01/02/2006, 00.00
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Priests return to Shanxi; government promises to defend Church's property rights

Priests who had been beaten received the key to the occupied building as a sign of the government's good faith in resolving the issue.

Taiyuan (AsiaNews/UCAN) – The government of Tianjin has promised to recognise the Church's property rights to some buildings in the city. In recent weeks, a group of priests, sisters and lay people of the dioceses of Taiyuan and Yuci occupied one such building and were subjected to violent beatings by thugs who wanted to turn them out.

Fr Antonio Han Huide, procurator of Taiyuan diocese, said Tianjin's deputy mayor had verified the authenticity of the priests' claims and promised to resolve the dispute by following central government directives on religious policy. As a sign of good faith, the deputy mayor handed over to the priests the key to a building in Jinbu street, near the Tianjin train station. He invited the priests to use it anytime they went to the city, but he also asked them to end their occupation and to return to Shanxi, while the government drew up the documents for the transfer of property.

However, the community of believers of Taiyuan and Yuci fears that even these new promises may vanish into thin air. In recent years, two petitions sent by the dioceses to reclaim their property rights went unheeded. In the first decades of the twentieth century, several dioceses had property in Tianjin city. The income from rent served to finance their poorest missions. With the advent to power of Mao, all properties were confiscated. With the new opening up of Deng Xiaoping, the Chinese government enacted rules for the restoration of property to its rightful owners.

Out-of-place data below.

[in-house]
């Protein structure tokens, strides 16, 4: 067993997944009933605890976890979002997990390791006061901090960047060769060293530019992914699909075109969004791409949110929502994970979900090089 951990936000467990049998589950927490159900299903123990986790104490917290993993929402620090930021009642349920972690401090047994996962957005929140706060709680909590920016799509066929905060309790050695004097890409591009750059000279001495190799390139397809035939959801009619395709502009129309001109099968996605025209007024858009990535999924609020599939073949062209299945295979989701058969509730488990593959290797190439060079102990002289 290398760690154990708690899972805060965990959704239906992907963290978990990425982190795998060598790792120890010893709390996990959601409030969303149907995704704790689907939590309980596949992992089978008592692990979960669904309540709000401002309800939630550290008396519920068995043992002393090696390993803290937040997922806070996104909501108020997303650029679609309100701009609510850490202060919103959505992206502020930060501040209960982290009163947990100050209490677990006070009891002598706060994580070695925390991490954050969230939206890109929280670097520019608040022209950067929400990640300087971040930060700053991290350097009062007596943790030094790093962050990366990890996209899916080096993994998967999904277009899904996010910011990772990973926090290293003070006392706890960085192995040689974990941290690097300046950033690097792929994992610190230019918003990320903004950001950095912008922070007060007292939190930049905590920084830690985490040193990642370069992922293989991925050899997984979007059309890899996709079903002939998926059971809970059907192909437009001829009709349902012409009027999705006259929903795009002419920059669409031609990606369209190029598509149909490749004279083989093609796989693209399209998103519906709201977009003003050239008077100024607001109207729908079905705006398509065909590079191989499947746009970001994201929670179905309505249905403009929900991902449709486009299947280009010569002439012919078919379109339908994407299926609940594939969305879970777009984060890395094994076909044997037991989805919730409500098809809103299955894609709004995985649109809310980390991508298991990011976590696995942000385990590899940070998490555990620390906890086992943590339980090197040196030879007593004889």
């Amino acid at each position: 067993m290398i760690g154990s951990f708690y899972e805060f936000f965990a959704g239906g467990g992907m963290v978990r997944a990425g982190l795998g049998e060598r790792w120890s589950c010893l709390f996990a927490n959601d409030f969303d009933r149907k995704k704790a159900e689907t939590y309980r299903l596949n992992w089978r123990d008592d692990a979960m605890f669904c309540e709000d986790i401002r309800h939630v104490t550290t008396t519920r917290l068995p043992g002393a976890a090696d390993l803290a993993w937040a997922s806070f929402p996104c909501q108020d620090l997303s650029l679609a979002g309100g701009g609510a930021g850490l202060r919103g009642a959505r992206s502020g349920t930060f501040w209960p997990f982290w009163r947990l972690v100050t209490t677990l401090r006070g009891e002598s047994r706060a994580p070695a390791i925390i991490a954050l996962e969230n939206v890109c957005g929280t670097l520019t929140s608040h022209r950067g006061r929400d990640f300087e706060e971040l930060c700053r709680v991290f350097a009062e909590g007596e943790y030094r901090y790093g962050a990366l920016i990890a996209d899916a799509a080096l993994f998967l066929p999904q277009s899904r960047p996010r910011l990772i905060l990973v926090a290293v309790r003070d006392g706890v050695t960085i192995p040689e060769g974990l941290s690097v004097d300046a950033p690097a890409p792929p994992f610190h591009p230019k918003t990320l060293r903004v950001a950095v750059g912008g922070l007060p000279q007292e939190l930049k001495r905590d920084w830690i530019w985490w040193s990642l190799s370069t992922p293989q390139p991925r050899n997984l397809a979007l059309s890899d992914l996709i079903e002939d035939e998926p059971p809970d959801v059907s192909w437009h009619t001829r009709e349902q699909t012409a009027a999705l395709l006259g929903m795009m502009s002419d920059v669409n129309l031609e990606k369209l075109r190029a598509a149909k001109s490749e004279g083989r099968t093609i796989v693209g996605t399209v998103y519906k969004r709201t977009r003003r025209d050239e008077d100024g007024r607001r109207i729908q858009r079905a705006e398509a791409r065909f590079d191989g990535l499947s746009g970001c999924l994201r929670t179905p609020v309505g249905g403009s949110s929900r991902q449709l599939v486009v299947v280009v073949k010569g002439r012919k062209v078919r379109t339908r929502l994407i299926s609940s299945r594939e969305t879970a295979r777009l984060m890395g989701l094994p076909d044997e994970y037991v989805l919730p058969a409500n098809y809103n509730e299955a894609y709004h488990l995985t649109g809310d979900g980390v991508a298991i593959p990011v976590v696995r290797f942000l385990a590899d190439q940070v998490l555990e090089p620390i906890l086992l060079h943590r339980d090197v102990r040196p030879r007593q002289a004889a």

This never happened in Tianjin and church property was sold, restored and rented by the local government, which pocketed all the proceeds.

On 15 December, a group of 50 priests, sisters and lay people of Taiyuan and Yuci demonstrated outside the Tianjin town hall, calling for an official response. On 16 December, around 30 thugs beat some priests with iron rods, bricks and sticks. The police arrived late on the scene and allowed the thugs to escape. Instead of tending to the injured priests, they took them to the police station for interrogation. The priests then decided to occupy one of the contested buildings until the Tianjin government gave a clear response.

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See also
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Priests and nuns continue the occupation of a government-seized building in Tianjin
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